Clinical Issues: Clinical Review: Ball and Blachman (1988) Clinical Finding: Outcomes for a subtest of the WMRT have a moderate chance for success. The experimental treatment is associated with few costs. Clinical Population: 90 nonreading kindergartners Summary: The children were randomly placed in one of three treatment conditions: (a) phoneme segmentation group which received instruction for segmentation, letter ... Clinical Issues
Clinical Issues  |   March 01, 2004
Clinical Issues: Clinical Review: Ball and Blachman (1988)
Author Affiliations & Notes
  • Sarah Helm
    Minnesota State University, Mankato
    Graduate Student
  • Sarah Helm currently is employed as a speech-language pathologist for the Rosemount-Apple Valley-Eagan Schools (MN).
    Sarah Helm currently is employed as a speech-language pathologist for the Rosemount-Apple Valley-Eagan Schools (MN).×
Article Information
Speech, Voice & Prosody / Clinical Issues
Clinical Issues   |   March 01, 2004
Clinical Issues: Clinical Review: Ball and Blachman (1988)
SIG 1 Perspectives on Language Learning and Education, March 2004, Vol. 11, 27. doi:10.1044/lle11.1.27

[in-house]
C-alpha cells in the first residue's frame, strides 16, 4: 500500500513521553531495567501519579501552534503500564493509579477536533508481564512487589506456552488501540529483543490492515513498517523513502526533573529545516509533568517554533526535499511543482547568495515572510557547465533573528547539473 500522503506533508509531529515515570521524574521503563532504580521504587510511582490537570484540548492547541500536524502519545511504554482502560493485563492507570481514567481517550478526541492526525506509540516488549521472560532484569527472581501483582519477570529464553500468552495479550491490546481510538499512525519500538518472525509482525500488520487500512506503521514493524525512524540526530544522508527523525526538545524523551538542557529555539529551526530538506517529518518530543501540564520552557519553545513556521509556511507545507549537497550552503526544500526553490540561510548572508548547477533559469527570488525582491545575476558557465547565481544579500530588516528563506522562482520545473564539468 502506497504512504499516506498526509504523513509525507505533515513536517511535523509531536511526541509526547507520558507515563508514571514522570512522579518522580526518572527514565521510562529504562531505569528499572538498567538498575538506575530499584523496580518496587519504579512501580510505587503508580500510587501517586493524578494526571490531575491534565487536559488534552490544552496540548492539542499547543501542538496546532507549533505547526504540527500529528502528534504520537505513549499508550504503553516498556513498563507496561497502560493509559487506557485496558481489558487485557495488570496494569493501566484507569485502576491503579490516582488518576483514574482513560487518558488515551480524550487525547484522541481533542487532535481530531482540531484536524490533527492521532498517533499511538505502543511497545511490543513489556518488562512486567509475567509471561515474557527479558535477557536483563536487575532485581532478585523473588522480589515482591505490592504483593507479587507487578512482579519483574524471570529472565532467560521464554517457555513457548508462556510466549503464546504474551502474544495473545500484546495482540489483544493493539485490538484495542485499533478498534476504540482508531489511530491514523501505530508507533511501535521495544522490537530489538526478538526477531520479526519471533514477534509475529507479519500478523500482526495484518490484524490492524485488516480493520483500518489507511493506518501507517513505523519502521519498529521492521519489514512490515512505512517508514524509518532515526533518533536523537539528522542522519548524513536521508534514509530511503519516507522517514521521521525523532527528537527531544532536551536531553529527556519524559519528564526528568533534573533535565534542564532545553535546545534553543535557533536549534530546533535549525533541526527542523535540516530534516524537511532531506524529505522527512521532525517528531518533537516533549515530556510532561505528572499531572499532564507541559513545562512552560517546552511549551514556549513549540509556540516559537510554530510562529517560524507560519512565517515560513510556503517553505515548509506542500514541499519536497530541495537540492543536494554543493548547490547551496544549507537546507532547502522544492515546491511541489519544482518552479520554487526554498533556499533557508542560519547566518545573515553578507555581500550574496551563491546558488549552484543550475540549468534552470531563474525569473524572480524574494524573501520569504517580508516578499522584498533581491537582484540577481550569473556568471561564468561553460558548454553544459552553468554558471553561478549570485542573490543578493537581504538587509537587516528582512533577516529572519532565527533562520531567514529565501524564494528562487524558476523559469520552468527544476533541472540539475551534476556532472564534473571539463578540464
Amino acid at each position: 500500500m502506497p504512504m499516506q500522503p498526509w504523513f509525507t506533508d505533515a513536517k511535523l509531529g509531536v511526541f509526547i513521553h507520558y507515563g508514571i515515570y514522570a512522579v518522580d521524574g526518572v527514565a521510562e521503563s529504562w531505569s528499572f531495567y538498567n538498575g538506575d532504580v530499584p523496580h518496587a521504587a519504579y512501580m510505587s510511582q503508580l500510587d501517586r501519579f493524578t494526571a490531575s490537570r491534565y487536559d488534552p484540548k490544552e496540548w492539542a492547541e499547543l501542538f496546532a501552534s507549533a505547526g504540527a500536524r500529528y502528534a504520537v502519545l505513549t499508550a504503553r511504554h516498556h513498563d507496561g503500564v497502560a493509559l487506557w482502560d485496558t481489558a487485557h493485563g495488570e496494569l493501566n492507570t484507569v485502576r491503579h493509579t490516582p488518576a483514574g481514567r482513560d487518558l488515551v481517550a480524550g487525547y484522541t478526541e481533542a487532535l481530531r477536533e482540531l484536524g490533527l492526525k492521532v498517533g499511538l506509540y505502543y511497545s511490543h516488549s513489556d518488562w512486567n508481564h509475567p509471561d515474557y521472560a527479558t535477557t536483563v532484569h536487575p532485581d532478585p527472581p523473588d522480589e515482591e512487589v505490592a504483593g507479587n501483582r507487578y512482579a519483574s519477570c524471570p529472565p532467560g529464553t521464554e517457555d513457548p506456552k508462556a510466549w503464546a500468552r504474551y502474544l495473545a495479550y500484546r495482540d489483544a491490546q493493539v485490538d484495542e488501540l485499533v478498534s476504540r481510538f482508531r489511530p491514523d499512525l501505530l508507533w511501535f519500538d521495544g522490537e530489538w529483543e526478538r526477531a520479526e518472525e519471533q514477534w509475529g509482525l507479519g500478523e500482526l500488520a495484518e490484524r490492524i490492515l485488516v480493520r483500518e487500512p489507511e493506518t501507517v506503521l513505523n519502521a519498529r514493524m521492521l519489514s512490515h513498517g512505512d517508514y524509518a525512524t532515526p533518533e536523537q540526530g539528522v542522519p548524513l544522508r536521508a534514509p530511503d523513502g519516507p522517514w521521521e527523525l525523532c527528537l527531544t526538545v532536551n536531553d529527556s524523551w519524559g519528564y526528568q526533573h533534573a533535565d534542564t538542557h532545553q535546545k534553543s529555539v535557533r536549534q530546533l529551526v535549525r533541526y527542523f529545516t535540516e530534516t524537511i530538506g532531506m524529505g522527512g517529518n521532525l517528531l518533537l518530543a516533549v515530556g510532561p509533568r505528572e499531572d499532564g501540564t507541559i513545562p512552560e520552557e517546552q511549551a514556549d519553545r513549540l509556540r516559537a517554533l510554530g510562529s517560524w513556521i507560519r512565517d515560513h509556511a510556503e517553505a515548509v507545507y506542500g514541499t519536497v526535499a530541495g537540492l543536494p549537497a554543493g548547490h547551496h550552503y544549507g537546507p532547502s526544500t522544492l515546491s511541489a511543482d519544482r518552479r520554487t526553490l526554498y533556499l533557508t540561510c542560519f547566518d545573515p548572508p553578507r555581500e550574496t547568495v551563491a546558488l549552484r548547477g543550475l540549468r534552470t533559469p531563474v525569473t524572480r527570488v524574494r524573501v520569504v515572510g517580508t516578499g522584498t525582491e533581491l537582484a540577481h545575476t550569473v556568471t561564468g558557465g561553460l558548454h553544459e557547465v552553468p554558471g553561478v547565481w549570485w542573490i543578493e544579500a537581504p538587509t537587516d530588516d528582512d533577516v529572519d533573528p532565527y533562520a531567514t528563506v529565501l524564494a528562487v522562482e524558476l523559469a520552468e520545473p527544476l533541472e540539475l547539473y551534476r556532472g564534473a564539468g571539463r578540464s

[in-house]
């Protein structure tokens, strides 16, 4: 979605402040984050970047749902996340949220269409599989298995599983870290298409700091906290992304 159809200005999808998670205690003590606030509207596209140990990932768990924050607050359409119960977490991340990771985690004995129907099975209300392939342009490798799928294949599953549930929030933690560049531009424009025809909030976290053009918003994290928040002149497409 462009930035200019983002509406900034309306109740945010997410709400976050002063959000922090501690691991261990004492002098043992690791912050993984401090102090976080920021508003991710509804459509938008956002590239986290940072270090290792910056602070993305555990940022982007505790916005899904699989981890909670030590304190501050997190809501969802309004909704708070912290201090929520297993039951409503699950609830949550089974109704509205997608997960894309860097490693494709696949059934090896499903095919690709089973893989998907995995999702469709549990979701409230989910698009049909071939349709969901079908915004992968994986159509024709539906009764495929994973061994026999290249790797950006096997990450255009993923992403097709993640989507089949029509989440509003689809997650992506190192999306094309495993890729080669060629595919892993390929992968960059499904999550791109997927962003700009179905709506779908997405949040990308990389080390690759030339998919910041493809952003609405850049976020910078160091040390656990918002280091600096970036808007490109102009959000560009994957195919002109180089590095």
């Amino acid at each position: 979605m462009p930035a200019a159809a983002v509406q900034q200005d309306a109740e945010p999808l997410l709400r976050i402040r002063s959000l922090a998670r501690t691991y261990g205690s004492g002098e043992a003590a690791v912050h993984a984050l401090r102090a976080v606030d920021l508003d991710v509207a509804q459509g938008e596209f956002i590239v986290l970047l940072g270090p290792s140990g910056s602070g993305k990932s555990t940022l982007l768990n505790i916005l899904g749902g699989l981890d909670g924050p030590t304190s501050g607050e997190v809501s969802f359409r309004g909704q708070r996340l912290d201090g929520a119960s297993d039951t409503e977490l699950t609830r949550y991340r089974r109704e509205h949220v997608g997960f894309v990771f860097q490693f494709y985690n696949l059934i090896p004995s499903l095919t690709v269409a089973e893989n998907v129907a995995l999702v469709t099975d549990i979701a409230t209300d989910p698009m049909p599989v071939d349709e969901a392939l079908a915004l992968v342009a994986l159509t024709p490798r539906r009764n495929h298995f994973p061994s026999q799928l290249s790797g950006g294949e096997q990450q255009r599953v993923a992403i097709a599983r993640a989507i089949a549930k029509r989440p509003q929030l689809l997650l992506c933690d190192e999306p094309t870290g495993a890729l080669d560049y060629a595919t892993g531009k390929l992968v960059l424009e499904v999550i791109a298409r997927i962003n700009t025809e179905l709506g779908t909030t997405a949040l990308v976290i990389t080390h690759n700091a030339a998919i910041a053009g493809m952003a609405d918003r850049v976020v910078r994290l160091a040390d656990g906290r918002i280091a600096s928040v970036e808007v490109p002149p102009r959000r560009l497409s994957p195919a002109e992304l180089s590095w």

SIG 1 Perspectives on Language Learning and Education, March 2004, Vol. 11, 27. doi:10.1044/lle11.1.27
Clinical Finding: Outcomes for a subtest of the WMRT have a moderate chance for success. The experimental treatment is associated with few costs.
Clinical Population: 90 nonreading kindergartners
Summary: The children were randomly placed in one of three treatment conditions: (a) phoneme segmentation group which received instruction for segmentation, letter names, and letter sounds; (b) language activities group (control I), and (c) no intervention (control II).
The children were randomly assigned to the three groups. Pretreatment characteristics of the three groups were similar for a variety of variables and groups were treated equally. All clients were analyzed in the groups to which they were assigned, although one subject from the phoneme segmentation group was eliminated because of frequent absences. The phoneme segmentation group outperformed both control groups on all outcome measures.
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